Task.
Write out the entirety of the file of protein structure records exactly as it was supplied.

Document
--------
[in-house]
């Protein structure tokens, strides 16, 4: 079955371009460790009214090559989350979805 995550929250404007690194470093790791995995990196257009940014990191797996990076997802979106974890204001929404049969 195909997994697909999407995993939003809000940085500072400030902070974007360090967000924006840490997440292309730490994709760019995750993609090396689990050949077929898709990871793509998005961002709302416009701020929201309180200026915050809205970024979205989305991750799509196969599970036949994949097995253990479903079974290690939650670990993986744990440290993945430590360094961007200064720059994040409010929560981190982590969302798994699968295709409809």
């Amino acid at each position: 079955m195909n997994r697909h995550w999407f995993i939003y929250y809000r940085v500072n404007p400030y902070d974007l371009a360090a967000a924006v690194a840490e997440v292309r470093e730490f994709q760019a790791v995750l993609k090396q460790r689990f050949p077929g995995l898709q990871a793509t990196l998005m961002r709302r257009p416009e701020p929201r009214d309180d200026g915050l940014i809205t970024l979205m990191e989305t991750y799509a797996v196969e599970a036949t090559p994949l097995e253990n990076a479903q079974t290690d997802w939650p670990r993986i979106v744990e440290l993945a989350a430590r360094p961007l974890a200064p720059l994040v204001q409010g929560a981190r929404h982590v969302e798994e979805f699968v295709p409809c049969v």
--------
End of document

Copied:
[in-house]
């Protein structure tokens, strides 16, 4: 079955371009460790009214090559989350979805 995550929250404007690194470093790791995995990196257009940014990191797996990076997802979106974890204001929404049969 195909997994697909999407995993939003809000940085500072400030902070974007360090967000924006840490997440292309730490994709760019995750993609090396689990050949077929898709990871793509998005961002709302416009701020929201309180200026915050809205970024979205989305991750799509196969599970036949994949097995253990479903079974290690939650670990993986744990440290993945430590360094961007200064720059994040409010929560981190982590969302798994699968295709409809």
């Amino acid at each position: 079955m195909n997994r697909h995550w999407f995993i939003y929250y809000r940085v500072n404007p400030y902070d974007l371009a360090a967000a924006v690194a840490e997440v292309r470093e730490f994709q760019a790791v995750l993609k090396q460790r689990f050949p077929g995995l898709q990871a793509t990196l998005m961002r709302r257009p416009e701020p929201r009214d309180d200026g915050l940014i809205t970024l979205m990191e989305t991750y799509a797996v196969e599970a036949t090559p994949l097995e253990n990076a479903q079974t290690d997802w939650p670990r993986i979106v744990e440290l993945a989350a430590r360094p961007l974890a200064p720059l994040v204001q409010g929560a981190r929404h982590v969302e798994e979805f699968v295709p409809c049969v």